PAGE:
Updated: Sep 4
Over the last five decades, surgical advancements and the development of comprehensive trauma systems have revolutionized the care of trauma patients, leading to significant reductions in trauma-related mortality and morbidity. Despite these improvements, many trauma patients still face suboptimal long-term outcomes. Research has shown that poor outcomes are not solely related to physical injury, but also to emotional responses to trauma and a lack of available support for patients and their families.
Fortunately, further research on the recovery process and the psychology of injury and disability suggests that post-trauma outcomes can be improved by providing peer support programs to patients and families, connecting them with each other, and teaching them skills for managing the challenges of recovery.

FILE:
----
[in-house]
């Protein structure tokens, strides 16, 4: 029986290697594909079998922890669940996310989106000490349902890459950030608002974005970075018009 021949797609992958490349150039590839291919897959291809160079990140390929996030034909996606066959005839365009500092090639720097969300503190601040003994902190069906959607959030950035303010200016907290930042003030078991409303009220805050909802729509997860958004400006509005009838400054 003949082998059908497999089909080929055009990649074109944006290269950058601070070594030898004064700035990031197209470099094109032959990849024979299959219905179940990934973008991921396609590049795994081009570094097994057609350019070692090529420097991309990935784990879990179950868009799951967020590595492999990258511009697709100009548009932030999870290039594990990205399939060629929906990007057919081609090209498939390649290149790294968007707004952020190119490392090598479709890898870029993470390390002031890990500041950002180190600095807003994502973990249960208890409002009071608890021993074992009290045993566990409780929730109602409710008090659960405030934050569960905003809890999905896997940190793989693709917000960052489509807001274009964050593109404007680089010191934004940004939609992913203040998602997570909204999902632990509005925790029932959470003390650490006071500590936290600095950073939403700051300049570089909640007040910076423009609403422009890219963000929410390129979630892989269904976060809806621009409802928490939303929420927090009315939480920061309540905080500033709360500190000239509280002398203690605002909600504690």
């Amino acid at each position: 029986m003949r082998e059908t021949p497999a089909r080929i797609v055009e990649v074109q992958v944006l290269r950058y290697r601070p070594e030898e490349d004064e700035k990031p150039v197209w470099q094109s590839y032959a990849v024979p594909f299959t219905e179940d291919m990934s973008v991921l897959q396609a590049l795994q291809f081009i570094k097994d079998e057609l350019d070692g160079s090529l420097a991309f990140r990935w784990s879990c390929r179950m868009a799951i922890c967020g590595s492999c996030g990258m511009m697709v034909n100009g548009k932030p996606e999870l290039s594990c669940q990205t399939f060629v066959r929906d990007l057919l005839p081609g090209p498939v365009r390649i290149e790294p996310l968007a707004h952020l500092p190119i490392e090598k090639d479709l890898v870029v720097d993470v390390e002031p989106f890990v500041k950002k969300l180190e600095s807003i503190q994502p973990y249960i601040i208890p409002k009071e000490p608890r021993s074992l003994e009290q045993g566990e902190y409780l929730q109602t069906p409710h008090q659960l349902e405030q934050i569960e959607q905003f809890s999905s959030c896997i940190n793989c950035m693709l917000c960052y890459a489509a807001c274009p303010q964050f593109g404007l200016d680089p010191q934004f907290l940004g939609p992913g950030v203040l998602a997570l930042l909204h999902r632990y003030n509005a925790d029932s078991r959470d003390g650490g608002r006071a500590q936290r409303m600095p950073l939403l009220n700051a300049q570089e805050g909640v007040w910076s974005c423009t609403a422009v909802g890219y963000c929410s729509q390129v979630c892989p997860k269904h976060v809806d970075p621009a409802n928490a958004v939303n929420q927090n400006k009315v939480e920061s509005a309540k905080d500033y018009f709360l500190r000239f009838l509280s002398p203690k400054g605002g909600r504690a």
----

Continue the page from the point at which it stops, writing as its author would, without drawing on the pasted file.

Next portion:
In 2008, the American Trauma Society (ATS) developed the Trauma Survivors Network (TSN) to help trauma centers provide support and services to patients and families during recovery from serious injury. The program aims to connect trauma survivors and families, enhance survivor skills and self-efficacy, establish a network of hospital-based peer support programs and resources, train healthcare providers, and build a community of advocates dedicated to improving prevention efforts, trauma outcomes, and trauma systems.
For more information you may visit their website at https://www.traumasurvivorsnetwork.org/pages/home